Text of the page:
Which M7 School Parties The Hardest? This Survey Found Out

Some M7 schools party harder than others, according to the MBA students who go there. Networking is more important than studying, in the view of many. iStock photo

It’s been talked about for years, the worst-kept secret on campus: In business school, grades really don’t matter.

At least, that’s long been the impression of students themselves — and a new survey of 300 at the leading schools, current and former, makes clear that the viewpoint is alive and well. BeenThere Technologies Inc., an advice network for business school admissions founded by a couple who are currently in the MBA programs at Kellogg and Wharton, released a survey today (December 31) of current and recent MBA students at M7 programs, and among the findings was a strong indication that students believe their studies are secondary to other pursuits, such as networking.

And, apparently, partying.

But as hard as they may hit the social aspects of B-school, that doesn’t mean most M7 students think the classroom should be avoided whenever possible. Despite 84% placing a low or very low importance on grades, respondents to BeenThere’s Culture & Classroom Report across all seven schools concurred that programs’ curricula had “high value,” with 68% scoring their programs that way.

“It’s definitely a balance,” says Colin Keeler, a Wharton Class of 2019 MBA and co-founder, with his girlfriend Cara Morphew (Kellogg Class of 2019), of BeenThere. “Most programs have some form of grade nondisclosure. Taking away that incentive to be cutthroat and competitive, on the one hand, allows schools to focus on building a community — but on the other hand it then becomes a balance of making sure that people aren’t treating classes like it’s a secondary reason for being there. I think it’s a tension that all schools deal with. Striking that balance is something I think that every school is pretty acutely focused on.”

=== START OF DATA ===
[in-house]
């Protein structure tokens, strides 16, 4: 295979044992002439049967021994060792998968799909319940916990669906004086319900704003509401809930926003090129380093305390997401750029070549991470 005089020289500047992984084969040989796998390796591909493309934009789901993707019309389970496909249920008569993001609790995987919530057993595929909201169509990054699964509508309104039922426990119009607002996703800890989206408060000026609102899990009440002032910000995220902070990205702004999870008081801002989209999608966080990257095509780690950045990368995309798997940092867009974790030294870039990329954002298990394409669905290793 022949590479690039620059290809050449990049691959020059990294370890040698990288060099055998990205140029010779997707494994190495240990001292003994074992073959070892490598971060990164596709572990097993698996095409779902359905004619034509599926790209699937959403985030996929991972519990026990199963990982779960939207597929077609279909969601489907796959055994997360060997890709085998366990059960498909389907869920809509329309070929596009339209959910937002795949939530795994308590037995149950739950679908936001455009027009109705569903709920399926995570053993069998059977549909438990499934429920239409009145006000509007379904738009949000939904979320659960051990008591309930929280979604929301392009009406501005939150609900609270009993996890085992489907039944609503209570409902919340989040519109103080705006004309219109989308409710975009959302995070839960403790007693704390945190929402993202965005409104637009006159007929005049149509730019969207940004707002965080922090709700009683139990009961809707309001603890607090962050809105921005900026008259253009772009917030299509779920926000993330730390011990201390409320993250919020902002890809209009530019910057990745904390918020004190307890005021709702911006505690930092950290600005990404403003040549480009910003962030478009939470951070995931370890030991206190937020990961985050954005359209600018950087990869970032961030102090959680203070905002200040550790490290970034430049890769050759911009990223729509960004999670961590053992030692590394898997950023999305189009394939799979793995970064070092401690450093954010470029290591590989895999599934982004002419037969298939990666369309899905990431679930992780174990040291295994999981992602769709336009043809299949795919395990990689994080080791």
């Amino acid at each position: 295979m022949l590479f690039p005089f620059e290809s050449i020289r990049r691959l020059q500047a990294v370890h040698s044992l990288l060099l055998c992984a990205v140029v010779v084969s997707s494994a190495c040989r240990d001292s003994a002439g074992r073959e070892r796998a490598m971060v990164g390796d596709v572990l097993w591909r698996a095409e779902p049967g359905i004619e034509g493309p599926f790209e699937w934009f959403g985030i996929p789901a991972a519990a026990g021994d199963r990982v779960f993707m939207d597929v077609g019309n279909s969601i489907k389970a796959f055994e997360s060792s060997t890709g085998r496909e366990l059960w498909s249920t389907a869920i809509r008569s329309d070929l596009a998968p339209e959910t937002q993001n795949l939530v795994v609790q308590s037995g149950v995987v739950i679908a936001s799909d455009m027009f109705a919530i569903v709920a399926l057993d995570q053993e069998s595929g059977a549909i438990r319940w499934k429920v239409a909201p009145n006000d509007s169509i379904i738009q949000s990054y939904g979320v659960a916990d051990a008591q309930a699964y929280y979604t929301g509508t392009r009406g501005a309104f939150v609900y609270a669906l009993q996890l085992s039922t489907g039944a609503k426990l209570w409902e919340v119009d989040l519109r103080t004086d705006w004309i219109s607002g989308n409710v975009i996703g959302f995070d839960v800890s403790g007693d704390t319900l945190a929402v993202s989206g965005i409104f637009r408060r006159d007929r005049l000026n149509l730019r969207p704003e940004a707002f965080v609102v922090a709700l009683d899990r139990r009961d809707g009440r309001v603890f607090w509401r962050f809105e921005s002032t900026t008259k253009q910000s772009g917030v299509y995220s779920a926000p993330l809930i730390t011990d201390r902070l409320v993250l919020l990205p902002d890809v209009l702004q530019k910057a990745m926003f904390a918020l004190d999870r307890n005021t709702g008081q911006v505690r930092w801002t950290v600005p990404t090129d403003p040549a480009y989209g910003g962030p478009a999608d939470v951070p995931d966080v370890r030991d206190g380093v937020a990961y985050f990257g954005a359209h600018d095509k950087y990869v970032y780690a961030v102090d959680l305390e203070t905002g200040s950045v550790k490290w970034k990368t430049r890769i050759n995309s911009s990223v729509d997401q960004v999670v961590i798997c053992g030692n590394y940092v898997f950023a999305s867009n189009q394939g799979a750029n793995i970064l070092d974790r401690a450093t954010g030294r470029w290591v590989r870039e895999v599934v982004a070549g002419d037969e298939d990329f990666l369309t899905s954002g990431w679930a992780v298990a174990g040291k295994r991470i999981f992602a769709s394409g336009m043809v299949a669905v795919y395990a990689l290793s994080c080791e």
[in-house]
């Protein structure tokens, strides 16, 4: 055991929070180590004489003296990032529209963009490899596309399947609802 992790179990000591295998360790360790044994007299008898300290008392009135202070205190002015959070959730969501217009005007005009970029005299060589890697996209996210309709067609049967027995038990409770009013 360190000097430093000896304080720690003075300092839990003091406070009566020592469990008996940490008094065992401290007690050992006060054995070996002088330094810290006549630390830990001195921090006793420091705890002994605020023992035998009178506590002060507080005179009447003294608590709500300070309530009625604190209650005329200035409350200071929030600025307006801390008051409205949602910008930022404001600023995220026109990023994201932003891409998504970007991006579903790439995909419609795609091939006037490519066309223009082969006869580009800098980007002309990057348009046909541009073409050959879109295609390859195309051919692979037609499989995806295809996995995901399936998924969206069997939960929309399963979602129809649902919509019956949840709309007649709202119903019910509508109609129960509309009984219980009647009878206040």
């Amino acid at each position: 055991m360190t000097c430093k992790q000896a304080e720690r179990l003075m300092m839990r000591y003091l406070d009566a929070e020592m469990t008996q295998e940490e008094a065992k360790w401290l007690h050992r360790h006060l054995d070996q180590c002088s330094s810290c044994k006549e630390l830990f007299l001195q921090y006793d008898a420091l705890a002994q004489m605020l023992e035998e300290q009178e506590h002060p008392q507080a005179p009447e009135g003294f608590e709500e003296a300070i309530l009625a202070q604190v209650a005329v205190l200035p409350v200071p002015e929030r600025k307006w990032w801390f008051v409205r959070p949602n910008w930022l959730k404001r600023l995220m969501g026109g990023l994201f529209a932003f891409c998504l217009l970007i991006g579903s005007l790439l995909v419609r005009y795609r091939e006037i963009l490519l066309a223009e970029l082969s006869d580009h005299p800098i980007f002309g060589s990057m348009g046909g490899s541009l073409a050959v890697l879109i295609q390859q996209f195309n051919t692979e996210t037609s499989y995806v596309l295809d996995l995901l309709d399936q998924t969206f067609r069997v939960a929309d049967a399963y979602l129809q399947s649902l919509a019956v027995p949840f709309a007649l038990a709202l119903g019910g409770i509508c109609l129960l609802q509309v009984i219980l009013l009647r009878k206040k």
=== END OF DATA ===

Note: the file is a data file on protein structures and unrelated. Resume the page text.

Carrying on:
Cara Morphew, co-founder of BeenThere. Courtesy photo

The M7 is an unofficial consortium of the MBA programs at Harvard Business School, Stanford Graduate School of Business, the Wharton School at the University of Pennsylvania, the University of Chicago’s Booth School of Business, Columbia Business School, MIT’s Sloan School of Management, and Northwestern University’s Kellogg School of Management. BeenThere’s inaugural report features survey participants’ scores for their schools across a variety of criteria, including descriptions of programs’ programs’ environmental, academic, and other qualities and characteristics in students’ own words: for example, Most Down-to-Earth, Most Collaborative, Most Soft Skills-Focused, and … Most Party-Focused.

So if grades don’t matter, where do they “not matter” most? Which school among the M7 is the most “party-focused”? That distinction goes to Northwestern Kellogg, where respondents noted a “social-first” environment, with 44% utilizing “fun-,” “social-,” and “party”-related terms. At Kellogg, one student wrote, “Class takes a backseat to social.” However, as Keeler tells Poets&Quants, that may not mean what you think.

“‘Partying’ being more travel, social, clubs,” he says. “It’s about where people spend their time — basically how friendships are made and relationships are made. Saying ‘social’ might come off the wrong way. I think it’s an important aspect for every school. You see that in some of the part-time programs or online MBAs, where you’re getting a valuable education but you’re not really getting the value from some of the other things as well.”

On the other end of the social spectrum is MIT, where respondents saw their program as a “humble,” “collegial,” and “low-ego” culture, with the highest rate of students focusing on those aspects (24%). “Other schools are a factory for producing large groups of well-trained MBAs, but Sloan is a laboratory,” one student wrote. “You come to Sloan to try a lot of things and pursue  your passions.”